So you want to use the lab
What do you need to do before you start work? This manual has information on the equipment in the lab, general safety regulations, protocols and “lab etiquette”.
1.1 Decide what you want to do in the lab
- How many samples are involved?
- What type of samples are they?
- What type of information do you want?
- What type of analysis would you like to do?
- What methods do you intend to use?
- Is the type of work already carried out in the lab?
- How long do you want to spend doing it?
- How much is it going to cost and are the funds available?
- Is there a “funding code” (usually AK...) to charge the work to?
1.2 Talk to Laboratory Supervisor
Janet Hope is the Laboratory Supervisor and no work should be carried out in the lab without telling Janet first. This is for your safety and for the safety of other lab users. It would be helpful if you come armed with the answers to the above questions
1.3 Read the methods
If there is an existing method that is routinely used in the lab, then a copy of it will be available from the laboratory web pages. Print it out. Read it. Make sure you understand it.
If you intend to develop a new method, read the section of this manual that deals with method introduction and development.
1.4 Read and sign the risk assessment
If you intend to use an existing lab method there will be a safety document associated with it. You must read and sign the document before starting any lab work. Each protocol will have its own risk assessment form. Those involving chemicals will also have a COSHH (Control Of Substances Hazardous to Health) information sheet.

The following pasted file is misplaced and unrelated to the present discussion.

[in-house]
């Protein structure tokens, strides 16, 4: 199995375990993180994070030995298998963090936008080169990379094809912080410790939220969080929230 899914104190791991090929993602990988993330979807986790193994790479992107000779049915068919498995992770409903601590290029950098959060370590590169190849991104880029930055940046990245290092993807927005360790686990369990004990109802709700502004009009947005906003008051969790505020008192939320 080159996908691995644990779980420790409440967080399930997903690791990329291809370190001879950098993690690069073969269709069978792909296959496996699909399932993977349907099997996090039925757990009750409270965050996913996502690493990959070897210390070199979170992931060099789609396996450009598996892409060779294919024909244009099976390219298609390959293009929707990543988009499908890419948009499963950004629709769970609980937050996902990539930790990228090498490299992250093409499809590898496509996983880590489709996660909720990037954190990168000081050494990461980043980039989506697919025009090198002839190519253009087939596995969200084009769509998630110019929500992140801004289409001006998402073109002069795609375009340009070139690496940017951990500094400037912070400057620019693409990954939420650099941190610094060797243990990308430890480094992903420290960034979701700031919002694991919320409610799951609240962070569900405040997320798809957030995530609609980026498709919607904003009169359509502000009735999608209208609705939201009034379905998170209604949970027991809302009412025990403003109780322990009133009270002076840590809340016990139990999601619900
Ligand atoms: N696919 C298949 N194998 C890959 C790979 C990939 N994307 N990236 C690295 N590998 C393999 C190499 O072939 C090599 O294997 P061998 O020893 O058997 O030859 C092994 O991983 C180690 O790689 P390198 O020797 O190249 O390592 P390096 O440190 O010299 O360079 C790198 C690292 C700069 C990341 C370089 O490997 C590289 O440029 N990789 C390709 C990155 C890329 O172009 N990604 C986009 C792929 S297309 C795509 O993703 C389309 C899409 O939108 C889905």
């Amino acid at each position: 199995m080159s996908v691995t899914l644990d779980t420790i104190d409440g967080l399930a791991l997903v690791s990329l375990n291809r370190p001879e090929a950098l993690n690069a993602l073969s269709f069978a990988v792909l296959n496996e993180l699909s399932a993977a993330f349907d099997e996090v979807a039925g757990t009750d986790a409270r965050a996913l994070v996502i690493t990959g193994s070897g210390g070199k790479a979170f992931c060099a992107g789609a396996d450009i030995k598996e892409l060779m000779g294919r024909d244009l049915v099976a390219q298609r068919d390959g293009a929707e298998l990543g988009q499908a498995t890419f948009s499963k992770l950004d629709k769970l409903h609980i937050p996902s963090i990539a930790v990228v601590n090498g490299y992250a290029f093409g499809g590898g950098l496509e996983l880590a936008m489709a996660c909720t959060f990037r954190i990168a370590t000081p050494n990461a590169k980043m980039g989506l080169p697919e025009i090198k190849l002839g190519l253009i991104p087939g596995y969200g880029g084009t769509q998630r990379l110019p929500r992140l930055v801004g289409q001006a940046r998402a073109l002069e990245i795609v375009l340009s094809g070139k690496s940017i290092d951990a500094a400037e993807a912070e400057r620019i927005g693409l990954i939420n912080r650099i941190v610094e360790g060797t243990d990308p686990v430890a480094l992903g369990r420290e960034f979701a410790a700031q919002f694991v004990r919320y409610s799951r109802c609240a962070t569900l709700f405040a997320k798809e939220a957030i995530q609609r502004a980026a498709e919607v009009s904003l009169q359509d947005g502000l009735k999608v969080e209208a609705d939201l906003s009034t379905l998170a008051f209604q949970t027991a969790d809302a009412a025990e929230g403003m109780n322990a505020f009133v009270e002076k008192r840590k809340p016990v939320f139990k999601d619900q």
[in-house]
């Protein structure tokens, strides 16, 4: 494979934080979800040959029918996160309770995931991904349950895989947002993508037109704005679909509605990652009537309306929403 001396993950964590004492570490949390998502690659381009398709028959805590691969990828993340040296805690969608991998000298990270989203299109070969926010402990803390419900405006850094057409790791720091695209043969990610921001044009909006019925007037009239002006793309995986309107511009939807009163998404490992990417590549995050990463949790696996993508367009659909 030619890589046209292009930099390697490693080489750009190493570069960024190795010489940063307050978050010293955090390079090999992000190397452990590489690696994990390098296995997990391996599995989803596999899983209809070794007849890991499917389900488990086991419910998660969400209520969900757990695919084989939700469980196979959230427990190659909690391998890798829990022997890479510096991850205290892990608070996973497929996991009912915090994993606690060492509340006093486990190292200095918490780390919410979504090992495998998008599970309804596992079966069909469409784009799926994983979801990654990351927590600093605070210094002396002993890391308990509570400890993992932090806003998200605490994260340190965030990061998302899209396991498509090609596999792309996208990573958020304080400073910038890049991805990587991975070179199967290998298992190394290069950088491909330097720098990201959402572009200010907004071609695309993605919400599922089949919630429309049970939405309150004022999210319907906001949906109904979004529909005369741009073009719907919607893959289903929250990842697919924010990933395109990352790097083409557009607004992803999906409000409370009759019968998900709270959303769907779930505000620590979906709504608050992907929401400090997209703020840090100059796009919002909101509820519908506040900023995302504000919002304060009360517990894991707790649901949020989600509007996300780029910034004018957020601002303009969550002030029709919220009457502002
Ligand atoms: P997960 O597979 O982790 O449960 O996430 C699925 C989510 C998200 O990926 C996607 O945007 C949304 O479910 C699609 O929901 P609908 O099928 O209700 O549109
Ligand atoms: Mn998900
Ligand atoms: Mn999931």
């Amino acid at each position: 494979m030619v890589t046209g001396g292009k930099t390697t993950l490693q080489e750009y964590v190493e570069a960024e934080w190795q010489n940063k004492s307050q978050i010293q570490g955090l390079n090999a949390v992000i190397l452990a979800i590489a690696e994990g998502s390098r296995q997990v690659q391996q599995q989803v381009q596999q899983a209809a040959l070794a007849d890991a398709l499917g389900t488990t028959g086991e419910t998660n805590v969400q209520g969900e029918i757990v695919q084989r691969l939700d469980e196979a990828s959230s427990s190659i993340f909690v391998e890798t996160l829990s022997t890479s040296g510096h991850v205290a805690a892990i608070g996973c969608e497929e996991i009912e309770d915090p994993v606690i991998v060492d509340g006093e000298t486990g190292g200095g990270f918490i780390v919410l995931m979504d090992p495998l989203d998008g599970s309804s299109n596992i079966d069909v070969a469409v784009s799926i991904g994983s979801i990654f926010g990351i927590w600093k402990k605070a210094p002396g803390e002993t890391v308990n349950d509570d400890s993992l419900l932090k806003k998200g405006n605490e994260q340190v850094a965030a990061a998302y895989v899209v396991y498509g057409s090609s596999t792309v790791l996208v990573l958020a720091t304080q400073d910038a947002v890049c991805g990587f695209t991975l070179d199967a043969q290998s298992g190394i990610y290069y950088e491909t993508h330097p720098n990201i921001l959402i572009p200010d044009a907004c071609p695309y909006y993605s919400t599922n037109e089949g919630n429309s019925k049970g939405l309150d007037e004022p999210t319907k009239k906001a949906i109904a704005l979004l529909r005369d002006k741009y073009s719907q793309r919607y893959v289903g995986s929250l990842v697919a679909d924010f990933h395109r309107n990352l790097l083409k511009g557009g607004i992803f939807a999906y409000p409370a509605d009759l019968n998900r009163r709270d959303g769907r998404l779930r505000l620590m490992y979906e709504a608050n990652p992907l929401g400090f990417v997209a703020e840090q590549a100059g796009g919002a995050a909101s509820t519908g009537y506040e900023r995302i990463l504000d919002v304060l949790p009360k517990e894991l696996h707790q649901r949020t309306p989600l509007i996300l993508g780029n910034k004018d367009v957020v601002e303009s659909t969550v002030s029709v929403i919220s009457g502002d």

If the method you intend to use is new to the lab, a full risk assessment must be carried out before the work can begin.
Electronic templates are available to help with this and advice can be sought from Janet Hope. Further details on risk assessment can be found elsewhere in this manual.
1.5 Booking time and space in the laboratory
The basement lab is used continually during the year and is always very busy. Consequently, each room and piece of equipment must be booked before use. The booking system is fairly flexible and if you happen to turn up on a day when a room is empty and not booked there is no reason why you cannot use it, but please try to get into the habit of checking first. You can check the availability of the room in question on the laboratory bookings webpage and then get in touch with Janet Hope or Tula Maxted who will add your name to the diary. For reasons of safety certain rooms can only accommodate one person at a time. You must not start work without booking first. It is essential that Janet is aware of your presence in the lab and the nature of the work being carried out.
If you have booked the lab and find you cannot use the time booked, please let someone know. It can be very frustrating for those that need to use the lab, if you don't turn up.
Browse through the rest of this manual. Find out about the equipment you want to use and the rooms you will be working in. The lab “rules” are here to make the basement a safe and efficient environment to work in. Please be considerate of other lab users and stick to the rules.